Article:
Campaign to help brave North Tyneside boy whose condition was made worse by lockdown

By Katie Dickinson

The family of a boy with a rare form of muscular dystrophy whose condition worsened during lockdown are fundraising for a device that could change his life.

Austen Brooks-Peddie was diagnosed with a rare condition called Ullrich Congenital Muscular Dystrophy (UCMD) in December 2019 - just a couple of months before the Covid-19 pandemic swept the country.

Until then, doctors did not have a specific diagnosis for the five-year-old, who was known as a SWAN - syndromes without a name.

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Although the family, from Holystone, North Tyneside, were relieved to finally have a diagnosis, the next year saw Austen’s mobility deteriorate dramatically.

Mum Cherrill said: “His leg strength got a lot worse, partially due to lockdown - he wasn’t able to do stretches as much, he was sitting in a chair all day.”

He was given a power wheelchair to help him get around in February this year as he is now unable to stand or walk unaided.

Austen’s physiotherapist has told his family that since getting his wheelchair she is worried he is losing a lot of strength in his legs because he isn’t using them as much.

She has recommended an Innowalk - a motorised machine that simulates walking for severely disabled people.

Cherrill said: “It will really help Austen retain strength in his legs but is an enormously expensive piece of equipment and there isn't any NHS or Local Authority funding available.

Austen Brooks-Peddie from Holystone, who suffers from Muscular dystrophy (Newcastle Chronicle)

“At a cost of £27,000, as a normal working family this is something that is unavailable to us and there is limited charitable support due to their own reduced funds after Covid.”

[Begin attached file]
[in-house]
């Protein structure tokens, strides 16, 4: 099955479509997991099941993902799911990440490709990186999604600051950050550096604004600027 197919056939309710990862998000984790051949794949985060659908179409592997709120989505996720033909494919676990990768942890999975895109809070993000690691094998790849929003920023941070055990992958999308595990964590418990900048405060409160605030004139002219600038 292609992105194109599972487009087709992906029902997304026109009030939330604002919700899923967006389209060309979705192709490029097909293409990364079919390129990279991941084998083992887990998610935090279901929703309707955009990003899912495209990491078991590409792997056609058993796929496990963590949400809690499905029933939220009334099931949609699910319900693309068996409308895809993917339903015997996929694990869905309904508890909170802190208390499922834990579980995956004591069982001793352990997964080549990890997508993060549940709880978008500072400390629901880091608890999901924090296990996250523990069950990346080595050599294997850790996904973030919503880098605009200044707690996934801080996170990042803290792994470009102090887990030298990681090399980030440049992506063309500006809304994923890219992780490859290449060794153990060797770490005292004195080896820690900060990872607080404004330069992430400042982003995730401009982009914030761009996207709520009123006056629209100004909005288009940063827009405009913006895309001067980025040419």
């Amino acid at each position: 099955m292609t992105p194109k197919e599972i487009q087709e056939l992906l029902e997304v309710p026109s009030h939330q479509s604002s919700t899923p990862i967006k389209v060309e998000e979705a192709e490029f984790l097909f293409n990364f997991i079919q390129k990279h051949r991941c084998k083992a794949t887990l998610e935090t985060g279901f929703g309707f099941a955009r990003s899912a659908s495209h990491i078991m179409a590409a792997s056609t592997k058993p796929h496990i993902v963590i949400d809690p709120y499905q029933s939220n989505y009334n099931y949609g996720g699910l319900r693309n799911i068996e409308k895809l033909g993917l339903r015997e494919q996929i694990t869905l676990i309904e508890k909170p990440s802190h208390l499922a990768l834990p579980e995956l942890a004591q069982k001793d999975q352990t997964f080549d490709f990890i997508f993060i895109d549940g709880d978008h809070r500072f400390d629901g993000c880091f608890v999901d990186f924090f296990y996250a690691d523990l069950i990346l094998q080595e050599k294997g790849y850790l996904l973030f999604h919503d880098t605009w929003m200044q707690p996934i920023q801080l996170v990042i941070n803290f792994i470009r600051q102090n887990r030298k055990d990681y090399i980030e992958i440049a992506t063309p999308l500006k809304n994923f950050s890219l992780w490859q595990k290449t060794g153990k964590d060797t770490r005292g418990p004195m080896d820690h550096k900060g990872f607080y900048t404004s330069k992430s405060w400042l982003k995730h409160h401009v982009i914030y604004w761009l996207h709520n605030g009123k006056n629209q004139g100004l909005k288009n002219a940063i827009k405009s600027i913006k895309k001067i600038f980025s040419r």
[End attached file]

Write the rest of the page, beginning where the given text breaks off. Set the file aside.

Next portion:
The family have now launched a campaign to raise the much needed funds.

It comes after a tough journey that saw Austen baffle doctors with his symptoms for more than three years.

Cherrill said: “From when he was born I knew something was going wrong.

“His hips weren’t quite right, he didn’t have much strength to lift his head, he wasn’t gaining the core muscle strength to sit.”

Austen was referred to Newcastle ’s Centre for Life, a service in Sheffield and involved with the 100,000 Genomes Project.

In December 2019, at the age of three and a half, Austen was diagnosed with UCMD. The condition means he can’t straighten his knees and hips fully, while the rest of his joints are “bendy”.

Austen shuffles around on his haunches as he can’t stand up himself and struggles with his balance.

He has recently borrowed an Innowalk and “loved it”, but his family would like him to have one of his own.

Cherrill said: “I think these things should be looked at as something you can get, as least partially funded, from local authorities

“It’s not just recreational, and having to crowdfund is not a situation people want to be in.”

The mum-of-two added: “Austen’s condition doesn’t affect his brain - his brain function is the same as any other child.

“Sometimes I worry that people just see his chair, but he is very much like a normal five year old.”

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